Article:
Writer-director Harmony Korine’s new film, Spring Breakers, is the graphically violent tale of four hard-partying, lawbreaking college girls gone wild, a movie stuffed to the gills with booze, drugs, nudity, crime, guns, and general mayhem. The real surprise? It stars two of the most famous graduates of the squeaky-clean, family-friendly Disney Channel machine: Selena Gomez, 20, and Vanessa Hudgens, 24. On a warm February afternoon, the 40-year-old cinematic bomb-thrower behind films like Kids and Gummo and his two stars met up at a Los Angeles hotel to explain one of the year’s most improbable cinematic matchups.
A hypersexual, hyperviolent R-rated movie about college students robbing people on spring break doesn’t sound like something that would star Vanessa Hudgens and Selena Gomez. Where did the idea to cast them come from?
HARMONY KORINE You always start off with the dream of: If you could have anybody, who would it be? And without even auditioning them or knowing what their abilities were — just on a conceptual level — I was like, ”These girls are representative of a pop mythology I find really interesting.” And I just thought they looked perfect for the part. So those were the first names I threw out.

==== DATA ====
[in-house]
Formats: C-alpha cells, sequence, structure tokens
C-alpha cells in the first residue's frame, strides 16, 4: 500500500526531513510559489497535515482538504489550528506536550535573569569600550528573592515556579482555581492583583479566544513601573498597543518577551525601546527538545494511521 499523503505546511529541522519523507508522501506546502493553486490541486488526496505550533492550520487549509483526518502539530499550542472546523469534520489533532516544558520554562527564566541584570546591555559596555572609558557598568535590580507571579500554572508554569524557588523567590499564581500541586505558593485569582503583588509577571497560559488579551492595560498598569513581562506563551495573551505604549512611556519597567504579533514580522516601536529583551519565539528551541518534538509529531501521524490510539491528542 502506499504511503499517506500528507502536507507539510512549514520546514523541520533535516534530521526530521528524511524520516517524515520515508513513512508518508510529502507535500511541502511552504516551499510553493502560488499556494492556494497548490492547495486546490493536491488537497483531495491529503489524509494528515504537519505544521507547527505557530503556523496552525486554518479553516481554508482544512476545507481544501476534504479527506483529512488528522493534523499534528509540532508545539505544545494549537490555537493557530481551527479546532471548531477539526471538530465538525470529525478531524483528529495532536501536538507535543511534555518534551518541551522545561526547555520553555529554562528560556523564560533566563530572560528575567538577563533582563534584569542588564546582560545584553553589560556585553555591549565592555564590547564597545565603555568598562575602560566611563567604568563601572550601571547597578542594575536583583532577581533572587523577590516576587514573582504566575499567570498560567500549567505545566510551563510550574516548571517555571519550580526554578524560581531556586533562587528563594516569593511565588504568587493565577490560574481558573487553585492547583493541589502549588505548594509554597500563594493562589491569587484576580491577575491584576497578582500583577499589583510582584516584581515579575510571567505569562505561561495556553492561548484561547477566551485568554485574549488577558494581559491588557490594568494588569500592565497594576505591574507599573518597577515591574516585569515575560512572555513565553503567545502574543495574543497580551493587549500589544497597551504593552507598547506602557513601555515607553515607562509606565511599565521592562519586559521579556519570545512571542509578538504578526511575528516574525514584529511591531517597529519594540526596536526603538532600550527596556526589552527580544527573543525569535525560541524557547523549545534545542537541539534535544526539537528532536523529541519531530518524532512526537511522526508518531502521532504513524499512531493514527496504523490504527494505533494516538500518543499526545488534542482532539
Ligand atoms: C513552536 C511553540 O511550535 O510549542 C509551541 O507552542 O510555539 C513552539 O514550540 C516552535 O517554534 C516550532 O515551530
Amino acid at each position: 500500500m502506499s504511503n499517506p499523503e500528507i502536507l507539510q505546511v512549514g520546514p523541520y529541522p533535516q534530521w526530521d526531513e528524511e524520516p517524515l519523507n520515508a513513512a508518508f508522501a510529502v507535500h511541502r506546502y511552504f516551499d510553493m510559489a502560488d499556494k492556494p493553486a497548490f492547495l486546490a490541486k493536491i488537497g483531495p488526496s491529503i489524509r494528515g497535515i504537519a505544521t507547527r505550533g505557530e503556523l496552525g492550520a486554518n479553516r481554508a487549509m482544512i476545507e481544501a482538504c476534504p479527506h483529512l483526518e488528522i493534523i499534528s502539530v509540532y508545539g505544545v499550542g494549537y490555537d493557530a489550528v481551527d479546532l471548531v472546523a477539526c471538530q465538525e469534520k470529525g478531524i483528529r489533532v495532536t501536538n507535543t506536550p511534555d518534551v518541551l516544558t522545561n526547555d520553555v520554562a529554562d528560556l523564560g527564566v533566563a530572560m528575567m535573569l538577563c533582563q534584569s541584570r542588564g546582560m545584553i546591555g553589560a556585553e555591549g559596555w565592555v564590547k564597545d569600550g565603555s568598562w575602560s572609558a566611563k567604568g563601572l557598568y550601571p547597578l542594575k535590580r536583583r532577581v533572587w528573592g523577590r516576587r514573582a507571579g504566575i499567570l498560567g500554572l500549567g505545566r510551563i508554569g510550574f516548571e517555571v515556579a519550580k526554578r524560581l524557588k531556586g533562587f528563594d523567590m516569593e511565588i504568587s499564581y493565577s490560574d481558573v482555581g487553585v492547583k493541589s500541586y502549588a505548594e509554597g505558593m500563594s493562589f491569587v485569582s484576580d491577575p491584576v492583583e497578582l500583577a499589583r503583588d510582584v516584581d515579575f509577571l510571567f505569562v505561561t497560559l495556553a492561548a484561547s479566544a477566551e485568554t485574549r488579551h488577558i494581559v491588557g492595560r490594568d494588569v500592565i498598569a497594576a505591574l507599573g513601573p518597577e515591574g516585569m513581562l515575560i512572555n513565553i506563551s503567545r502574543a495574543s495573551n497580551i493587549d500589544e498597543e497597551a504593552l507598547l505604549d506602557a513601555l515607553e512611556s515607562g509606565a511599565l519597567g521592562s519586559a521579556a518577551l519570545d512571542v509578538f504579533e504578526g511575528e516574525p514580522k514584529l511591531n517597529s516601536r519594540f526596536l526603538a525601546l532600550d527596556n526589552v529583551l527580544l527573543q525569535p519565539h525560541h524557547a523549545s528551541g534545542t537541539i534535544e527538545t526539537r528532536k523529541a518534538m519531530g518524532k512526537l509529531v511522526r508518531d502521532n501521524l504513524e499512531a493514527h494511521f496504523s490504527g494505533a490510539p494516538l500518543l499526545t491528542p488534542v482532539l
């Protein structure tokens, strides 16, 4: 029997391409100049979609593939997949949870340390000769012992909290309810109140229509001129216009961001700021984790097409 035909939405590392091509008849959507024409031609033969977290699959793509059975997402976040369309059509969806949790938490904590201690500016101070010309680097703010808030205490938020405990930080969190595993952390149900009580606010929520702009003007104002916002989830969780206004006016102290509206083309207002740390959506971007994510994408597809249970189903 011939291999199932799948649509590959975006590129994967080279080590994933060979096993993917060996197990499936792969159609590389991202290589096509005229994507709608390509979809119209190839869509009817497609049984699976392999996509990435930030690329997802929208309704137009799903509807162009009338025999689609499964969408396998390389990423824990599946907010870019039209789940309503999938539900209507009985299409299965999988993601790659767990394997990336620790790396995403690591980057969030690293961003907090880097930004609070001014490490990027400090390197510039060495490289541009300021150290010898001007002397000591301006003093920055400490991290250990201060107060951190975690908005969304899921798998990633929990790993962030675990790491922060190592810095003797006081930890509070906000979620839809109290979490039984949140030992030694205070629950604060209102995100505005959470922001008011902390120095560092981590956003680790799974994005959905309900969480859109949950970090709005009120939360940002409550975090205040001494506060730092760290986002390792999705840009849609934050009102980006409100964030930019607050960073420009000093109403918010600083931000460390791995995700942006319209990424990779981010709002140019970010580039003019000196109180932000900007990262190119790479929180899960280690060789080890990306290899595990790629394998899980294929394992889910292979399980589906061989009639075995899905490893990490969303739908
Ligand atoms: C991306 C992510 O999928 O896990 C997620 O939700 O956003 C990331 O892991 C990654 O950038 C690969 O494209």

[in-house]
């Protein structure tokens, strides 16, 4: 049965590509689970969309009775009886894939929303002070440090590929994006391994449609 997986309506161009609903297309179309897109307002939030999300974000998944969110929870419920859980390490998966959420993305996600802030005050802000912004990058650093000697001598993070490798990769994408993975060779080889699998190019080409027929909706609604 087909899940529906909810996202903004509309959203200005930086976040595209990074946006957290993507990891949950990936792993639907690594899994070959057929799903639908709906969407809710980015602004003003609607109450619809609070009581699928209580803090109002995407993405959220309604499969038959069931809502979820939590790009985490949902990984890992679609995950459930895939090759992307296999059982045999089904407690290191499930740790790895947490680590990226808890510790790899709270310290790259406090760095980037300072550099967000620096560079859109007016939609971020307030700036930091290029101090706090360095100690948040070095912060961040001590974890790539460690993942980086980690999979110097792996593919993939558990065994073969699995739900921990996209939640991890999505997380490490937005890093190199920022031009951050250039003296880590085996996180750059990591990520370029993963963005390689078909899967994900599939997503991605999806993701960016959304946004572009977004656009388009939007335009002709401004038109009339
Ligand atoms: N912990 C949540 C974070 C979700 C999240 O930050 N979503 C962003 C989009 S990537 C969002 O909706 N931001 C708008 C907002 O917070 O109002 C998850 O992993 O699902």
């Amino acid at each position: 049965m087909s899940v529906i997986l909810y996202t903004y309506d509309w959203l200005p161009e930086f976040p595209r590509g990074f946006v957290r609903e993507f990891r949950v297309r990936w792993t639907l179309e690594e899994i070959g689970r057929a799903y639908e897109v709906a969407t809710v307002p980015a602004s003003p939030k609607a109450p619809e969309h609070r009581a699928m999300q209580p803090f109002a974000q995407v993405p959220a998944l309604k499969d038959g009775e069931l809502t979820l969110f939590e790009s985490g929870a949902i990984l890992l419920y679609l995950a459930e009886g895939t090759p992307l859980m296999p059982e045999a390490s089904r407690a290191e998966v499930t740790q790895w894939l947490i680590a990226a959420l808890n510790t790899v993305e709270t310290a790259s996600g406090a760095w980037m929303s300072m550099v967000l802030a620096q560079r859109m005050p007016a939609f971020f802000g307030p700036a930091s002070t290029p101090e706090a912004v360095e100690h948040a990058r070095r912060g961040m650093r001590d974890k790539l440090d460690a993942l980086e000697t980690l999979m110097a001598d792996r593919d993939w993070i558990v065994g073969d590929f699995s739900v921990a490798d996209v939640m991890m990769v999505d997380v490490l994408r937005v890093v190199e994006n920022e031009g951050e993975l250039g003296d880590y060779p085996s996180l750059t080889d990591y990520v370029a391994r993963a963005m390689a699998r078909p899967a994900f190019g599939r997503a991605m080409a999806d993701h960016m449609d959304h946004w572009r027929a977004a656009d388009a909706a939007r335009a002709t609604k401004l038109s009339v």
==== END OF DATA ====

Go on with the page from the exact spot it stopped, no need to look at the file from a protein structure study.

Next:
Vanessa and Selena, how familiar were you with Harmony’s movies? You were literally kids when Kids, which he wrote, came out in 1995 and stirred up huge controversy.
Vanessa Hudgens Both of our parents were big fans of Harmony’s, actually. They were excited just to see his name on the script and were like, ”Go for it with everything you’ve got!” I’ve always gravitated towards movies that shake me up, and after seeing Kids, I was definitely in shock. But that’s what I live for. So right off the bat I was really excited, because it was completely different.
Selena Gomez My mom is my manager, so she was the first one that read this script, and she freaked out because she’s a huge Harmony fan. So we watched all of his movies. I don’t really picture myself when I watch, like, Trash Humpers or Mister Lonely. [Laughs] There was obviously a part of me that didn’t picture myself in something like that. But there was something cool about that, and there was something that really spoke to me in the character of Faith.